I hope so much that when a girl or her mom or her grandmom or her teacher finishes reading The Truth (I’m a girl, I’m smart and I know everything) what will happen next is an open dialogue. That’s why I put in the back of the book questions that naturally lead to deep conversation. Some people think The Truth is an easy read. It may be, but it is a deep read. Just as an Emily Dickenson poem can be very deep in only four lines, so can the thoughts and feelings of this nameless girl who touches our hearts. She is unique, but also one of us. Any girl or woman will identify somewhere in the pages with her. For some it is her energy. For others her ability to solve problems. For others it is her realization that she knows so deeply so many truths. And once we identify then it becomes easy to want to chat and share. I hope you will do so after you read the book. The genuine connection that you will feel with your daughter, yourself and the girl in the book will warm your heart. Please let me know what questions you enjoyed most in the back. You can write to me at firstname.lastname@example.org.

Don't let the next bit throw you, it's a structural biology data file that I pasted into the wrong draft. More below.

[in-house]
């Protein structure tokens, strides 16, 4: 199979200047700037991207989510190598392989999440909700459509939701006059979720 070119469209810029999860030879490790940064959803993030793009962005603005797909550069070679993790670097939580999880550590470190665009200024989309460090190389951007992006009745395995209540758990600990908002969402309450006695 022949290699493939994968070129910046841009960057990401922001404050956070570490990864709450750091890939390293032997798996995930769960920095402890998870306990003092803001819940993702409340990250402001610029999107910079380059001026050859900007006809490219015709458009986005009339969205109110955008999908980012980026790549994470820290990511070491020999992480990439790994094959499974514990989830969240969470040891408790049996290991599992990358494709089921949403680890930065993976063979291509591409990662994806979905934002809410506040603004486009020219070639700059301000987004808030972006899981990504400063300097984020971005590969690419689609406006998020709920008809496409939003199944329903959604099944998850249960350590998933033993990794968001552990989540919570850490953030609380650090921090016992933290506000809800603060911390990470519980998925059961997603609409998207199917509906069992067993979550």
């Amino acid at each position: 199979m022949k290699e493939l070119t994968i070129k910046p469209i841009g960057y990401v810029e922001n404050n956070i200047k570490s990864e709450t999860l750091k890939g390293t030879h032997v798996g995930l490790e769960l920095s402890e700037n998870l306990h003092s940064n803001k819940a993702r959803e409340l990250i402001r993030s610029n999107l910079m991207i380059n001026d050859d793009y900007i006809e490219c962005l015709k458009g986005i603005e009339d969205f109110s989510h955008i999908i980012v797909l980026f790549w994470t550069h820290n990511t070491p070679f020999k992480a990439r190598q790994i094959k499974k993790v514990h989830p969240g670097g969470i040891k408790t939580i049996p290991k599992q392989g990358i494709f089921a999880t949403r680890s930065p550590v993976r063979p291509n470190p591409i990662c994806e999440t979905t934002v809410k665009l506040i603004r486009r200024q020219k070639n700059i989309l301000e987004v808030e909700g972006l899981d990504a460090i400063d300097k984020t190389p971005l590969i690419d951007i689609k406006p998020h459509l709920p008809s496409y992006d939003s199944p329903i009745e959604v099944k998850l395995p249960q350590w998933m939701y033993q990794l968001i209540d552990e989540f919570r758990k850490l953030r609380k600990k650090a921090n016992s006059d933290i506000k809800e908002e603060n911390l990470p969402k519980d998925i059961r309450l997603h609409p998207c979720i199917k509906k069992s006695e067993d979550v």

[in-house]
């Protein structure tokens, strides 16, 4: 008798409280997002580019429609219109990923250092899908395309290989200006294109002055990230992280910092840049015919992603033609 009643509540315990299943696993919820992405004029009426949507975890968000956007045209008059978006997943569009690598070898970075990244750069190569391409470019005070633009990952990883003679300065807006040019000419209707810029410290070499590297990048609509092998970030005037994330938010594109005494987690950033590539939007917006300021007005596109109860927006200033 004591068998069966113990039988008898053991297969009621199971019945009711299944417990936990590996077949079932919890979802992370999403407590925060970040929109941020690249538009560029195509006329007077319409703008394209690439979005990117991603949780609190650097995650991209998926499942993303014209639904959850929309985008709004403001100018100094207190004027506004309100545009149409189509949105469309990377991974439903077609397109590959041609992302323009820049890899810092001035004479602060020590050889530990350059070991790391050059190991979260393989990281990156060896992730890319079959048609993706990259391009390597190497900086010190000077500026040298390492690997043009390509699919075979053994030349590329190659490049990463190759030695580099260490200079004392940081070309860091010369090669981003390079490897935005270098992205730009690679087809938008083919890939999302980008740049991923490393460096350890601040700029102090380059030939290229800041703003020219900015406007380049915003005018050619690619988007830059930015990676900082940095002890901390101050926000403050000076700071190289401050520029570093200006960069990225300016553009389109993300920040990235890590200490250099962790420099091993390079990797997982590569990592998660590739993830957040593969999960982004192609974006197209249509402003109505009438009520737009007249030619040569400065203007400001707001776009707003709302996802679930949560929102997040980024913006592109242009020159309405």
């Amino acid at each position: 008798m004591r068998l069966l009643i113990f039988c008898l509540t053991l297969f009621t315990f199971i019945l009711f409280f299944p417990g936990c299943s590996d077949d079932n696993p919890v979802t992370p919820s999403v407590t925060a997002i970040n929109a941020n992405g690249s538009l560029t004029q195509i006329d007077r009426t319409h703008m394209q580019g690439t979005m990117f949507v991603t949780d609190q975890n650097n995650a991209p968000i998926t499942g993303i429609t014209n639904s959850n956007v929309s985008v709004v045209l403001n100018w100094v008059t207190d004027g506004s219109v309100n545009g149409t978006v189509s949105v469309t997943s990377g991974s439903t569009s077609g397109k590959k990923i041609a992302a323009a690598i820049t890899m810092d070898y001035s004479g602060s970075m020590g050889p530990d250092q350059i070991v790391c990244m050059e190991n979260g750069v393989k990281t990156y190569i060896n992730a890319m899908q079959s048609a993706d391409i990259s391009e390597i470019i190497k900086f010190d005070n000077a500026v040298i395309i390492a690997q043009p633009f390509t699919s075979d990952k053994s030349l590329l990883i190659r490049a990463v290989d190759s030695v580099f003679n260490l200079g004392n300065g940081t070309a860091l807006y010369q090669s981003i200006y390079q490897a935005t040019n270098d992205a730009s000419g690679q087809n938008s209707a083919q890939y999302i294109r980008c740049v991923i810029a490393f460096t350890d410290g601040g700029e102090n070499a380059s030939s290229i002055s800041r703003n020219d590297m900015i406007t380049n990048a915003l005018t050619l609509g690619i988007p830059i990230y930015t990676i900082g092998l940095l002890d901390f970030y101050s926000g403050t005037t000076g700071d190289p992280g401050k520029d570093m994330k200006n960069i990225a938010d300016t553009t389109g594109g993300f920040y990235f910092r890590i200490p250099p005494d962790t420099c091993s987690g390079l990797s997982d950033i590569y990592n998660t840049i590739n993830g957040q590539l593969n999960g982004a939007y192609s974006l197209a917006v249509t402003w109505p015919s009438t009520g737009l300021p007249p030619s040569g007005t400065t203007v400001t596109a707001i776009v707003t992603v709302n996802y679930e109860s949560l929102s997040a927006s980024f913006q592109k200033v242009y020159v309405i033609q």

Click here for more of The Truth on Amazon.
Did your parents ever tell you that when you were a kid? My parents did. I guess it was one way of explaining that the earth is round and there are places very, very far away. I would actually imagine a tunnel all the way to China. My fascination with China only increased when my mother decided it was time for the den to be redecorated in a Chinese motif. Soon we had new upholstery for the studio coach displaying a pattern of Chinese temples, and people dressed in elaborate ancient Chinese garb. I loved to stare at the upholstery and the new pictures on the wall, of course, Chinese mountains and ancient buildings. All of this was augmented by the family’s love of going out to Chinese restaurants.
Our favorite restaurant in the whole world, aside from The Seafood Grill, (guess what they specialized in?) was the Far East. Located on a second floor in downtown New Haven, it was a world unto itself. First we climbed up a dark wooden staircase to enter a large room with dark wood paneling, old wooden fans swirling slowly in the ceiling, and little china tea cups, There was strange exotic music that sounded like the black keys on our piano and Chinese waiters that barely spoke English. My parents knew exactly what to order: chow main in dark sauce, along with egg foo young.
When I was very tiny I was given the French bread which they served, along with the white rice and the vanilla ice cream. (No one questions why they served French bread.) Later I graduated to spare ribs and other exotic dishes like Moo Gai Pan.